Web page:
BY Art Thiel 05:53PM 02/19/2013

Thiel: Gaddy critics ‘way off,’ says Huskies’ Romar

Saying fans have been wrong before about his players, Lorenzo Romar defended his senior captain, who needs to prove him right in the desert Wednesday against Arizona.

Lorenzo Romar was strong in his defense of Abdul Gaddy in the face of fan criticism. / Drew Sellers, Sportspress Northwest

Explaining how his 14-12 Huskies are still worthy of attention from sentinent beings, Washington coach Lorenzo Romar likes to use the analogy of dormant seeds.

“The seeds are in the soil, but you drive by every day and all you see is dirt,” he said Tuesday. “Underneath, something is growing. All of a sudden, there it is. It’s very late in the year, but I see some things growing.”

Romar picked a bad time to execute on his agrarian vision, playing at 8 p.m. Wednesday against 12th-ranked Arizona in Tucson, an environment notoriously harsh on tender shoots, not to mention tender shooters, the Huskies being tied for last in the Pac-12 Conference in threes (30.5 percent).

But with five regular-season games left before the Pac-12 tournament in Las Vegas, the Huskies pretty much have no choice but to go oak or go home.

Speaking of wood, Romar decided to take out his virtual paddle in response to the heavy criticism delivered upon Abdul Gaddy for his mediocre senior season. Romar acted neither strident not perturbed, but his monologue was as close as the publicly placid coach gets to taking a shot in the media.

“When kids are in high school and college, I think it’s crazy to viciously attack someone if they have a bad month or bad season,” he said. “They’re not getting paid. There probably would be a lot who would disagree with that.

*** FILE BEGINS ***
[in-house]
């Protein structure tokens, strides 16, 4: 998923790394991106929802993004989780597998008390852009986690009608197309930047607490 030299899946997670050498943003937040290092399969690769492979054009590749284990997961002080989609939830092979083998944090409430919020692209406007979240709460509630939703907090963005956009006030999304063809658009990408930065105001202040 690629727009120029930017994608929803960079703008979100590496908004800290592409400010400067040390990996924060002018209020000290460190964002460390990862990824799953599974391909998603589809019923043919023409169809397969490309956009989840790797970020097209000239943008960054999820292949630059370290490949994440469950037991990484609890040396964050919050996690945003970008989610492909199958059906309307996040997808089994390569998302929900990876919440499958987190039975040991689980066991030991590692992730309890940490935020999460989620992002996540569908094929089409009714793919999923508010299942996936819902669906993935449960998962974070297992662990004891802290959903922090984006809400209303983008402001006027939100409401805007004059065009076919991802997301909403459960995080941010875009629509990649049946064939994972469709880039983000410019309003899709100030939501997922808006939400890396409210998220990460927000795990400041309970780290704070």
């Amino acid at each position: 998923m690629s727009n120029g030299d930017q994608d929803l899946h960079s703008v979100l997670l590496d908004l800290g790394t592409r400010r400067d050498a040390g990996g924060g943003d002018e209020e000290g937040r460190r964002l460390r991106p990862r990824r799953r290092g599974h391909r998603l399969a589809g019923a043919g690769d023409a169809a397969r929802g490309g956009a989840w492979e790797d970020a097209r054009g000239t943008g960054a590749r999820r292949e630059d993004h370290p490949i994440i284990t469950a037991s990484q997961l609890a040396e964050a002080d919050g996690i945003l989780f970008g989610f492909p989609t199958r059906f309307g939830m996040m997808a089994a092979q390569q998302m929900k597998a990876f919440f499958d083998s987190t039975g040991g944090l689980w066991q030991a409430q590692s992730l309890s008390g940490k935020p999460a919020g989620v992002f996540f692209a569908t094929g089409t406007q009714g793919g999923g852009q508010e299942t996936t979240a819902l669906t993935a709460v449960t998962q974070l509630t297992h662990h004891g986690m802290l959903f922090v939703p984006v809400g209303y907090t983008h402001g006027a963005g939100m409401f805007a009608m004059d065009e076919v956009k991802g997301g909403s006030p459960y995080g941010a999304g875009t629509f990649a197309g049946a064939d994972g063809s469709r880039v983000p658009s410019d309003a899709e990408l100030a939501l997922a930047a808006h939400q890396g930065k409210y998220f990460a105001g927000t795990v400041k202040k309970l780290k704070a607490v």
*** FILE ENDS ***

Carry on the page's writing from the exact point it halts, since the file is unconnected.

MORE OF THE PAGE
“That’s what you get for buying a ticket to be a fan, I guess. As an athlete, that’s what you sign up for. People will be critical.”

Romar delivered a long list of top players in his 11 years at UW who faced similar criticism from fans — Nate Robinson, Brandon Roy, Spencer Hawes, Quincy Pondexter, Tony Wroten. Answering a later question, he jumped back to add in Matthew Bryan-Amaning and Isaiah Thomas.

He grew animated when speaking of Thomas, who is now a steady contributor to the Sacramento Kings, who may become Seattle residents this fall.

“What is (Romar) doing? (Thomas) is too small,” said Romar, mimicking the fan critics.  “He’s out of control. He’s a 5-foot-8 three-man. He’s awful. He’s terrible. Not a D-I player.”

Gaddy is the No. 3 assist man in UW history, and the active conference career leader. He’s averaged 11.4 points and 5.5 assists over the past eight games. But he’s made a number of turnovers late in games that were egregious for a senior captain.

Particularly notorious was the first meeting against Arizona Jan. 31 at Hec Ed, which the Huskies lost 57-53, blowing a winnable game in part because Gaddy threw the ball away on a late possession, then on the next possession inbounded the ball to startled center Aziz N’Diaye, who heaved his first three-pointer of the season that looked weirder than Sen. Marco Rubio lunging for a bottle of water.